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Lethbridge Herald Newspaper Archives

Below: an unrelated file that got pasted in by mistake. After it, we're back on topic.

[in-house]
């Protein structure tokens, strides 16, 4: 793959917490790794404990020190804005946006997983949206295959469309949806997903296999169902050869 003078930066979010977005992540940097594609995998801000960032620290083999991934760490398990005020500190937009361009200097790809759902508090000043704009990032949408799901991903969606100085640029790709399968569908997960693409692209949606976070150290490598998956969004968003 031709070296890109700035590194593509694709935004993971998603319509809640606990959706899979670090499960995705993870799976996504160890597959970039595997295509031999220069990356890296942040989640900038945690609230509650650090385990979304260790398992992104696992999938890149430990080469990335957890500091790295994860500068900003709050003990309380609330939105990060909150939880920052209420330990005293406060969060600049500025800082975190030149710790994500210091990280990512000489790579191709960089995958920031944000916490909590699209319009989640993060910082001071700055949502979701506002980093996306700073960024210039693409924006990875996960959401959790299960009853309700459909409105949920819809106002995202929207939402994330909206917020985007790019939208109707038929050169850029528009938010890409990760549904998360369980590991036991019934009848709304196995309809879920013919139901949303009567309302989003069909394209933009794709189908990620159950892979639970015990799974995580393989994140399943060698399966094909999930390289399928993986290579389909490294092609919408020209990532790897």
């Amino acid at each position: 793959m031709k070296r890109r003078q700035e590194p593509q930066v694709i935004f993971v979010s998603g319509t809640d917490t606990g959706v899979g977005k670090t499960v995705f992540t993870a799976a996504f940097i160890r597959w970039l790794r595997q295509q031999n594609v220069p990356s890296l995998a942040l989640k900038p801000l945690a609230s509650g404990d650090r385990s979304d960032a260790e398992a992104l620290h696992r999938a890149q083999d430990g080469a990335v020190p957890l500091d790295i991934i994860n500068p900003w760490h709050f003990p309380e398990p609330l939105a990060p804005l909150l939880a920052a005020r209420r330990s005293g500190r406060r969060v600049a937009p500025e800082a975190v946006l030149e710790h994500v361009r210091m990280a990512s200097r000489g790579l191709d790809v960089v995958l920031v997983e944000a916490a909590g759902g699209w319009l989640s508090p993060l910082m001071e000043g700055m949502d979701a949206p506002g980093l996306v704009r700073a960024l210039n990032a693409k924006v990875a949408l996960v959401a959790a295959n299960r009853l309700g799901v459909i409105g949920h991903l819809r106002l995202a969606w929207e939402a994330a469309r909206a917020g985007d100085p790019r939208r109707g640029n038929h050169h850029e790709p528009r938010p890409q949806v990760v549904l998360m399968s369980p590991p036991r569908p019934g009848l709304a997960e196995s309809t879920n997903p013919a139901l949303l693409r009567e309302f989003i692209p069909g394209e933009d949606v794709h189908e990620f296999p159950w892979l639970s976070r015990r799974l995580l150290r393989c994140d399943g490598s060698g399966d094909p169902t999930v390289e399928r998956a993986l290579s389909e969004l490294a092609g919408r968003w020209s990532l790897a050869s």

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Lethbridge Herald, The (Newspaper) - June 22, 1916, Lethbridge, Alberta FOUH THE LETHBKIDGE DAILY HERALD THlinSDAY, JUNE 22, 1916 fterafc alberta" (DAILY AND WEEKLY Subicrlptlon Rateit Daily, delivered, per week Dally, delivered, per year Dolly, by mail, per year Weekly, by mail, per year J3.0( 51.00 TELEPHONES Business Office 12B3 Office................ 1224 W. A. Buchanan John Torrance. Managing Director Business Manager Dates of expiry of subscriptions ap- pear daily on address label., Accept- ance of papers after expiration date is our authority to continue the sub- scription. Your King right now! md Country naed you ROUND THE CIRCLE OF THE WAR The most interesting situation in the war zones at'.the present moment is in Greece, where the Skoulodis cab- inet has been forced to resign through pressure from tie; allies, .and where the government will be further forced to yield to allied demands, even though drastic measures are neces- Former. Premier Zaimis has been asked to form a new cabinet. The allied blockade is having in- creasing effect on the central powers rations arc.decreased In extent ieach week, and where food riots and discontent are becoming more fre- quent. Germans attacked in a new place near Rheims 'on the western front on Tuesday, hut were repulsed. The Russians are attacking the German lines on the eastern front with con- siderable success. It is stated that the Russians have now taken a total prisoners since the begin- ning of their new offensive. ALBERTA'S RECRUITING FIGURES PLEASING Figures published in yesterday's Herald setting forth the availabl number of men of military age in th Interesting, an dhow what Canada can do if th worst comes. Over Brltis and Canadian, born men of military age reside la Canada. Of these Cam da is put in khaki It should not be a hard task anu haye" not "doubt It .wi be consummated. The figures for Alberta and othe restern provinces however are th most. Interesting. Recent statistics o recruiting show that Alberta ha raised to date about men. Br tish and bom of mllitai the province numbered abou to the last census rhis means that we have almost ha] JUT available men of military age ir thakl.' It must-lie remembered how aver-, that a. lot of men in khaki in ills province are American born, ant .herefore are classed In the figuri riven in yesterday's report as foreign wra. But the statistics all go to show hat we have enlisted close to hal lur British subjects of military age earing m the province about Jritish of military age and over oreign horn men of military age. This 3 a most peculiar situation which has lot arisen in any other province In Canada and. is worth some study. Alberta has nothing to be ashamed f so far as her -recruiting record oesT and the figures "just given out onfinn that opinion the packers frequently phono first to know what the clubs have ready for sale. "At one said Mr. Tucker, "the packers told us the price that was ruling for the week and wo could take It or leave it. That is no longer the case. We havo a say in the price ow, and the packers have to coma to what we consider a fair figure. On reputation is so well established tha buyers know what sort of stuff we have to offer, and they bid us so much on board at shipping point. hnvp credit at the bank, and when eacl member brings in his hogs he is paid for them by check at the price the packer has bid, leas So cents per 10G pounds. Tha So cents is deducted to coyer, shrinkage in carriage. This usually more Than covers shrinkage balance left over is either applied to our reserve fund or dividei ti surplus profits among those sup plying hogs as the occasion calls for iVe are 120 miles from Toronto, he average shrinkage in shipping at hat point in spring and fal! is five or six pounds per hundredweight, and to Montreal six or seven pounds. In hot veather the shrinkage is a little wavier. said Mr. Tucker, in reply to a uesllon, "it has not ail been plain ailing with us. "When we first began iperations local drovers undertook to nit us out of business by paying fgher prices than tha market war- anted. to meet this cora- etition, and in doing so went about 300 in the hole. But we won out. We ave the field to ourselves now and, nstead of a debt of we have a urplus of about the same amount. Yhile piling up this surplus we have ecured good prices for our members, n the week ending May 27th we pro- ured for them on board cars, ver and above manager's fees, etc., and deduction for shrinkage. "We anally ship once a week, and on one ay we have had as many as five cars n one shipment." The price., received by the co- perative shippers in the last week of month was from 25 to 35 ceats bove the "country point" prices quot- d in the'Globe report for the same week. The Dalesman who is engaged is al- owed so much for each hog, cow or Kit handled. "For hogs the charge is 0. cents each, lor cows 75 cents and ess for smaller animals. He spends bout two days a' week in handling IB stock of the members, the rest of is time being spent on his farm. The above gives a very good idea f what may .be done by co-operative elling. Alberta farmers now have co- perative 'selling of grain. They can xtend their activities very much far- with good results to themselves. THE .SPIRITS STILL LEAD THE RISING WAVE." 'NTARIO LESSONS V FARM CO-OPERATION Co-operation among farmers is the ttnt of the times, speaking from a iral standpoint In "Western Canada is United Fanners are a strong in- itution, working all the time towards and making good bead- ay. There is however always room .and new Ideas' are elcome. Co-operative buying has sen more to the fore in, the west, fastings county, Ontario, :furnishes an tample of cooperation in selling Sat will merit'some study from our In the township of Rawdon, [Wings county, says the Toronto gThere are four farmers' clubs in fe Anaon, These clubs both and buy co-operatively pAs ;ihe: members of the cluba are engaged in dairying in a large they also producevlarge numbers fhogs, which form a natural-side- vie for dairying, and the hogs pro ,ced form the principal Item in the .-operative Belling carried on. Th6 selling is .managed b> a regu salesman, assisted by Mr 6 C. cker, secretary1 of the Minto Club, d a committee appointed for the When a member of one of (j dabs has a bflnch of hogs ready shipment he notifies Mr Tucker, member of the committee, and one notified telephones infor- lion to the saltamau. When there a carload in light, the salesman Is upon the parties having hogs wi> to bring them in. and at the ne nrne houses' in To- Probably if Mayor Hardle were to "see Allison" he might find JSOO for new band instruments. The victory of the Liberals in the Nova Scotia general elections was quite expected. Even the fat mu- nition contracts handed out to Otta wa favorites; in Nova Scotia coul not overcome' the Liberal lead. Th Allison Incident is too re cent to'offset such things as mu nition contracts. If the city can find any way-to-dig up ?800, it should be used to help buy. the .proper, instruments for the 113th regimental band. The 113th is the first unit to go out from here with Lethbrldge'on its uniforms, and we not afford to let this opportunity slip to keep the boys to the fore. Am we can. use the other instruments iere very nicely. "As a country Canada seems to developed, the faculty of dispos- ng of her surplus wheat at the lowest iossible said Mr. W. Saaford Cyans in his address on Canada's Wheat Problem In Edmonton. This s a sad state of affairs in a country 6 on the wealth produced from her grain crops. It. behooves very man in the Dominion to help to vercome this state of affairs, and no Evans' address tonight will elp greatly to set the facts properly efore the people. Every man in jethbridge should be at the Y.M.C.A. .ohight to hear Mr. Evani. The Toronto Telegram suggests that Canada wants daylight saving as a ational scheme we should "see Alll- on.w' Maybe Lethbrldge daylight sav- ng fans would employ Allison to pre- all upon the city fathers to introduce icheme here. Here's the Toronto elegram idea; Why not "see Allison" and request e Hon. Col. J. .Wesley of. that ilk have the Borden government enact daylight saying bill applicable to he whole country? Assuredly CpL.Alliion would be en- tied to a commission on all the day- ght he saved for the Canadian na- on instead of pittances of er pittance on a fraction of the the Colonel saved to Britain nd her allies. Canada's too brief summer would e lengthened by thirty days; Sep- ember would be made a summer month by the simple, common-sense ction of bringing, the beginning of le working day an hour nearer sun- ise, the, end an hour further away rom sunset. UNIQUE TRIBUTE TO KITCHENER. The New "York Sun. thus expresses the appreciation of the American nation in the great work accomplished by he great field marshal. EICKED UP IN SSINGI FOR THE BTTST MAN Liqut-Col Creightou of Winnipeg has died of his. wounds in France. One hundred women were asked fo by munition makers of Toronto. IFrs, R. H. Alexander, a resident o Vancouver, for 54 years, died at the age of 76. The Penticton Fruit Growers' Un loa is about to build a new packing house at Penticton, B. C. The Boys' and Girls' dab of Hobson B. C. has entered, into a pig raising contest. Following Scottish custom, a caira will be erected on the battlefield for Lieut-Col Marshall, of Michael Donnelly, a market gard- ner of the Lake Shore road, was found drowned at Mimico, Ont. Out of 181 restaurants inspected by he New York Department of Health 175 were classed as bad. A Portland, Ore., man not only clop- 'd with. did it ia. iis wife's new automobile. Samuel Wyatt, of Stratford, G. T. I. engineer, was fatally scalded when u's engine-was derailed at Port Col- j Librarian at Windsor Castle, has been appointed by the government to write the official history of the war. Hon. Martin Burrell says the rainy weather has added a growth of grass j in Ontario that promises to beat all records for hay. Mrs, H. -Cornell Wilson, Boston, first reader of the First" (Mother) Church of Christ, Scientist, died heart disease. Secretary [Lansing wants extra for the U. S. ambassadors to Europe. One reports that his cost of living has increased. 200 per ceut. A honeymoon trip to Atlantic City on a motorcycle is planned by ward Atwell, of Kanesville, i is to be married to Miss Louise Kimmel. The General Assembly of the Pres- byterian church, at jits concluding session, appointed a military service board, and a committee on Oriental immigration. The body of Frederick K. Hancock, of the 44th Regiment post at Allan- burg, who had been missing a couple of weeks, was found in the canal. Henry Bradley Yeats, 78 years old and Mrs. Frances Julia Ganman, 70 years old, "eloped" from Danbury, ;onn., to Brewster, N. Y., in a ''jft1 ney bus" and were married. After a solemn hearing tlic Fed- eral Trade Commission has discover-i ed that the Standard, Oil7 Company is the 'increased price NO MORE COURTMARTIAL Dublin, June 19. Announcement made today that no further court- artfals be held here, treated during the recent rebellion hose cues aheady have not been sposed of will be dealt with under ht defence of the realm act and In- Ottawa, AlAntreai and Hull to terued for duration of the war If on what he'lias; to oiler. In fact, found f John Carson, farmer, near Saugeeu )nt, while plowing. was .struck by ightning and rendered unconscious. Is team being .killed. Dr. George Kennedy, for forty-five ears law clerk of the Department of: a and Mines, of Ontario, passed way aged 78 years. John Mikkleson, a trapper, Harper's amp, Cariboo, C., has the heat "bag" of the fur-trapping season, so far. He cleared Rev. Win. Colman Corey, pastor of the Baptist Church, Nelson, B. C., and his son Ralph have enlisted as priv- ates in the University battalion. Donaldson Line The Popular Scotch -Service PROPOSED SUMMER SAILINGS, ATHENIA............... July 2 CASSANDRA 16 Cabin passengers only. Rate Twin Screw large, comfortable, and very at ifla. Service throughout ALDSON" STANDARD. Prepaid Tickets from Scotland Is- .stfed at lowest rates. For rates' and other information, apply 'to any Railroad, Steamship Agent, or E. LIDMAN, General Agent, Winnipeg, 349 Main Phone M. 6312. Vancouver, 631 Granvlllt Street, for if gasoline. Miss Magdalena Robinson, er of Philip Robinson, wealthy brew- Pa.-, eloped- and was married to J. A. Roclc, a street ar conductor. Because of lack of metal lliq Garni- is have taken to using glass shfils vhich arc wrapped in a tuiu of ouper. Wlieii the particles oi nter the fleshy parts a man's body Icy cause a greater amount of pain nd damage than metal fragments. Agnes Service, of Gleichen, is this to appear in court to rom her husband William Service, the home in which the family, now lives, and of which she claims ownership and the right to be sole guardian and provider for the 31 children. -She al- leges cruelty and drunkenness and de- sires to be separated from him. Now that Saturday aftornoon lias been chosen by Vancouver, as well as by Victoria, Nanaimo and New West- minster, under the recently passed provincial half-holiday act! Vancou- ver pol'oe eclr.inJssiciiers have decided that all fruit stores must close oil-day Sundays when the measure becomes effective July 1st as .1 protection to the grocers. An order nisi judgment for 1863.42 with costs of wag I entered in the supreme court in the I case of Investment Trust company Kootonay Alberta Railway .Co. The plaintiffs were represented ;by, Lougheed, Dennett, and coift- pany and the defendants by Savarr, Fcnerty Chadwick, .who, cemented to the judgment The names of Franklin K. Lane, secretary of the Interior, Attorney- General Gregory, Solicitor-General Davis, Samuel TJntermyer, of New York, and Senator O'Gonnan, of New York, are mentioned as possible suc- cessors to Justice Hughes on the Su- preme Court bench of the United States. Arrangements--have, it is linder- stood, been made by the Dominion government whereby camera men have already started at work film- ingscenes from one end of Canada to the other. These will comprise views of the country's scenic beauties and pictures of various of its Industrial systems. "Canadians on the battle flelds of Flanders are confident, determined and undismayed. There will be only one ending to the war, uo matter how long it lasts. It has got to last -antil the Germans are driven out of Prance and Belgium." This was the message of Lieut-Colonel Malcolm A. Cqlqu- houn, JXSLO., commanding tlie .4th battalion of.the first Canadian over- seas contingent, who has returned to Canada. THE CANADIAN BANK OF COMMERCE HAS INSTALLED SAFETY DEPOSIT BOXES. LODGE YOUR Wills, Title Deeds, Mortgages, Insurance Policies or other valuables in one of these boxes stf FOR FURTHER INFORMATION APPLY TO Lethbridge Branch R. T. Bryrhner, Mgr Daylight Saving AT Garbutt Business College 411 8TH -STREET SOUTH, LETHBRIDQE. Owing to the increased attendance at our school we have de- cided to remain open during the months of July and August. In order to take advantage of the cool morning hours we will, commencing: July 3rd, open one hour earlier; that is at 8 a.m., and close at 1 Night school will also continue all summer on Monday and Thursday evenings from 7-30 to 9.30. CALL OR WRITE FOR INFORMATION. MOUNT ROYAL COLLEGE, CALGARY Major Kerby, principal of Mount Royal College, Calgary, reports one of the best year's work in the his- tory of the'College. The annual com- mencement" exercises were held on he 9th, lOtli and .llth inst. The reg- istration of -itudtsnts in all depart- ments totalled 250. The commence- ment exercises'Included the college procession to'church on Sunday with .he annual sermon preached by the Rev. S. W. Fall Is. A reunion cf old and new students took place in the afternoon- college and the un- veiling of the'roll of honour by Brtg.- General Crulkshanks, some 40 of our students having enlisted for overseas service and gone to the front. Three iave given their, lives for their coun- ry. Students recitals in music and expression, exhibitions of China paini- leather-tooling, oil and water col- as', .metal work, designing and wood, larvlng ;'aud exhibition of household cience in sewing and" cooking, etc. The college is 00tiding up this year 42 tiidenta to write on the departmental ,nd. matriculation examinations. Gra iuates from our commercial depart- aent are filling lome of the beat posi- lons in the province. The annual dis- tribution of prices, and medals was one feature, of, the, commencement ex- lady .students this year have dope splendid work in aid of the Red Cross movement. Our ladies' col- lege' course, .offers a fine opportunity fpr those who 4do not wish to take up .the departmental and matriculation examinations. The college will re-oper. in the and stronger than ever, with ;a first class staff in all of the departments. Major Kerby, the principal; Will glad to give full in- formation at any time or send out college literature -on application. TES TOLD TO SHAVE St. Louis, June 19. The Barbers' Union of St. Louis at a meeting pass- ed Re- publican candidates for President ami. Vice-President to have their long whiskers removed. The resolution which was considered a jest by most of the barbera read: Whereas, the Presidential ami Vice- Presidential nominees of the Repub- lican party are guilty and have been guilty for some time of wearing Jong, unshorn, whiskers: Therefore, be it 'resolved that this organization go on record as object- ing to these whiskers, claiming that the whiskers -are a detriment, to the barbers of St. Louis and .the United States in the example they set. It is, therefore, desired by the .barbers of St. Louis and viclnity.that these whis- kers-be immediately removed. V. E. Barch, President of the Barb- ers' State Examining Board, will mail, copies of fhe resolution to the dates. DUKE REVIEWS TROOPS IN RAIN Niagara-On-The-Lake, Ont, June 20, weather -.transformed yesterday's performance by the 000 overseas troops.In .training hero in. the presence of .the Duke of Con- naught from a show parade into something that came close" to being the real thing. All the discomforts or the trenches In early spring fell to the lot of the governor-general and the officers and men of the camp